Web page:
The death of Queen Elizabeth II affects all areas of life in Great Britain. Hardly anyone who does not position himself. So did the supporters of the fans of the Glasgow clubs Celtic and Rangers. The reactions are not always in the interest of the monarchy.
The fans of Glasgow's arch-rivals Rangers and Celtic reacted very differently to the death of Queen Elizabeth II before their clubs' Champions League games. Celtic supporters displayed banners mocking the late monarch in the stands ahead of Wednesday night's 1-1 draw against Ukrainian champions Shakhtar Donetsk in Warsaw. Minutes into the game, fans chanted, "If you hate the royal family, clap your hands." Players from both teams wore black ribbons to commemorate the event.
Commentators from the broadcasting British broadcaster BT Sports apologized after pictures showing fans dressed in green and white and their banners. This was reported by the newspaper "Belfast Telegraph".
The background to the antipathy is the club's Irish roots. Northern Ireland has remained part of the British Kingdom since the Republic of Ireland gained independence over 100 years ago. For decades, a bloody civil war raged there between mostly Protestant supporters of the union with Great Britain and Catholic advocates of reunification with the EU member Republic of Ireland.
The Rangers fans in Glasgow's Ibrox Park, on the other hand, honored the Queen with a choreography. The British Union Jack with the likeness of Elizabeth II in the middle could be seen on the grandstand. In addition, the national anthem was played, which was sung by many spectators, and there was a minute's silence before the 0:3 against SSC Napoli.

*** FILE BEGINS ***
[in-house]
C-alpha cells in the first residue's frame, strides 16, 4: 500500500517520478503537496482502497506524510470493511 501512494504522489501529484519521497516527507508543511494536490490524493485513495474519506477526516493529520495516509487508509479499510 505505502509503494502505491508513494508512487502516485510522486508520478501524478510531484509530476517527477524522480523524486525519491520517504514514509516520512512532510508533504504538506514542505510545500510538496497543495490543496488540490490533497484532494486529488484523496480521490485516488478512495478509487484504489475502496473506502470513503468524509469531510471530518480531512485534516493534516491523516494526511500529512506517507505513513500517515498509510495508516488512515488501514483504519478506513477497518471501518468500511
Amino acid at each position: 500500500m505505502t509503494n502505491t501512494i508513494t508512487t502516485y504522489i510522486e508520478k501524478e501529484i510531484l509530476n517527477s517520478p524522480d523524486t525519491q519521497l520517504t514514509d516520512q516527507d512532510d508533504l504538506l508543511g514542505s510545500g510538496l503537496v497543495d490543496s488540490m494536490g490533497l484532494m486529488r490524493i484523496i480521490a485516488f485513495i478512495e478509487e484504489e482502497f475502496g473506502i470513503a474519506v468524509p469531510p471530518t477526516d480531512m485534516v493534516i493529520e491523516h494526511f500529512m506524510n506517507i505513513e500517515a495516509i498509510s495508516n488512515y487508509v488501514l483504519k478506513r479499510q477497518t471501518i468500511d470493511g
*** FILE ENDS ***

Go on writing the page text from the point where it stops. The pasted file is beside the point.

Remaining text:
The blue, white and red club and its supporters are seen as supporters of the monarchy and kingdom, unlike Celtic fans. The rivalry is also lived out openly in the Glasgow city derby - the so-called Old Firm.
For a fan of English championship club Preston North End, the death of the monarch has implications for his future leisure plans. He received a lifetime stadium ban from his club after a tasteless tweet.
As the "Guardian" reports, the fan expressed his wish for the rest of the week on Twitter shortly after the news of his death. He would be happy about a fatal accident involving the entire royal family, he wrote in a tweet that has since been deleted. In another, he asked if he would be expelled from the stadium for booing during the minute's silence.
The fan then joked that they will be doing the Nazi salute in honor of Queen Elizabeth II. In his tweets he tagged the club. He informed the fan that the deleted tweet had "crossed the lines of acceptance" and by tagging the club he would receive a lifetime stadium ban.
Also last week, on the anniversary of the Queen's death, fans of Irish club Shamrock Rovers sang the lines "Lizzie's in a box" to the tune of the hit song "Give It Up" during their conference league game against Djurgarden. This was not well received by everyone.